My bike-riding friend Ellen sent me an article, "Do Bike Paths Promote Bike Riding?"
Apparently, unlike the "fundamental law of road congestion," which says that traffic expands to fill the available space, there are conflicting results when the experts try to decide of more bike lanes means more transportation cyclists.
A new study of bike lanes (on-street) and bike paths (off-street) in 90 large US cities suggests that "cities with a greater supply of bike paths and lanes have significantly higher bike commute rates."
Makes sense to me. The old "if you build it, they will come" adage.
Some, however, claim that most of the increase in cycling is casual/recreational, rather than people getting out of their cars.
Is that a problem? Seems to me, if people do more recreational cycling, they'll rediscover the "fringe benefits" of cycling. They'll get more confident on their bikes. And ultimately, perhaps a few of them will indeed take the next step and try riding to work, or to the market. (Ah - combining recreation and exercise and transportation! What's not to love?!!)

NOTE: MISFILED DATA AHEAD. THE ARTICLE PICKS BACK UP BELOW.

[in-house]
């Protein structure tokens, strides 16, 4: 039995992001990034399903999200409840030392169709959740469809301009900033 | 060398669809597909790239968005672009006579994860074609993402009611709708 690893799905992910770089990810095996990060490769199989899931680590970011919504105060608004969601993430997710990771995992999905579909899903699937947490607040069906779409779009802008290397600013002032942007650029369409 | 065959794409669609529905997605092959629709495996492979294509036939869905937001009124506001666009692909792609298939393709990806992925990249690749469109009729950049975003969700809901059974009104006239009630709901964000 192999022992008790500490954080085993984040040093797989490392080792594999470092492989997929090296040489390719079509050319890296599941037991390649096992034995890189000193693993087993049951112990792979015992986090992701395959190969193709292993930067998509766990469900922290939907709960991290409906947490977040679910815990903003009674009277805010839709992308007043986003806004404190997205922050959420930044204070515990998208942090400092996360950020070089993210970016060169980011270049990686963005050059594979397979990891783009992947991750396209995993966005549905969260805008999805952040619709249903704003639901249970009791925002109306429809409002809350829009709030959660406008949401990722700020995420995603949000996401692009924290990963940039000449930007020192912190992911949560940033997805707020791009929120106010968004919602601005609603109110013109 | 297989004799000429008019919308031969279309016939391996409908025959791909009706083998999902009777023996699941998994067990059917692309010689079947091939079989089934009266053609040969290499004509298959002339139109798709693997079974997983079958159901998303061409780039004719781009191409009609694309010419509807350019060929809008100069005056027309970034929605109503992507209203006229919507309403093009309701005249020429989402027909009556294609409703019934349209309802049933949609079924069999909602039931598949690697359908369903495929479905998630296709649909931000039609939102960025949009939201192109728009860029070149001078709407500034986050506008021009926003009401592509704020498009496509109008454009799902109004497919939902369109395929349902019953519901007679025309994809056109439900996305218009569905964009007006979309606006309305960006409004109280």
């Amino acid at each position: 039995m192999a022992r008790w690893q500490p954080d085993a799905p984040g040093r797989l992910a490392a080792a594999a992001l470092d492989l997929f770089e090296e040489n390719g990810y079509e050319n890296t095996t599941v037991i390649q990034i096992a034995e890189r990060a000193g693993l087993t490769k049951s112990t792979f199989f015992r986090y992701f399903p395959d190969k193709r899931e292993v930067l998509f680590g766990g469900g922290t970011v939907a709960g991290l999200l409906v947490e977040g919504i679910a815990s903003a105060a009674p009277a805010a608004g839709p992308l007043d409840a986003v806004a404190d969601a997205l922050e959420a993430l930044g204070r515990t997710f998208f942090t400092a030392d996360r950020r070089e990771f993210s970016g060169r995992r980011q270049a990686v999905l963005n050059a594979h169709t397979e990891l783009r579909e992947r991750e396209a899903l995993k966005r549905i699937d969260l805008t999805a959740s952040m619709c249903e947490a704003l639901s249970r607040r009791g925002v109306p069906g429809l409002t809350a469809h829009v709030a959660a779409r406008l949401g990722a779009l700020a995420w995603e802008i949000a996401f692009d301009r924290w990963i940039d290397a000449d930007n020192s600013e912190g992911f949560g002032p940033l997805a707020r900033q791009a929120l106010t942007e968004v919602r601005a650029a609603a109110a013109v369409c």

Tim Jones did a study in the UK. They have a National Cycle Network that they're developing, "a 13,000-mile system of paths and lanes established by Sustrans that claims to be within a mile's reach of half the British population." The infrastructure expanded by 98 percent; measurable use increased by 135 percent. Mr. Jones concluded that transportation cycling will inevitably increase in urban areas, when there are "good quality separate cycling facilities alongside heavily travelled roads and linking to everyday facilities that people need to use, self-enforcing speed restrictions using traffic calming and more intelligent design across residential neighbourhoods, coupled with making driving expensive and inconvenient in central urban areas through various restrictions on car use and car parking."
The "making driving expensive" thing seems to be inevitable. In London, I believe they charge a toll for motorists to enter the central city. And of course as those limited streets get gridlocked and parking remains elusive, it seems likely that transportation cycling will only get more attractive.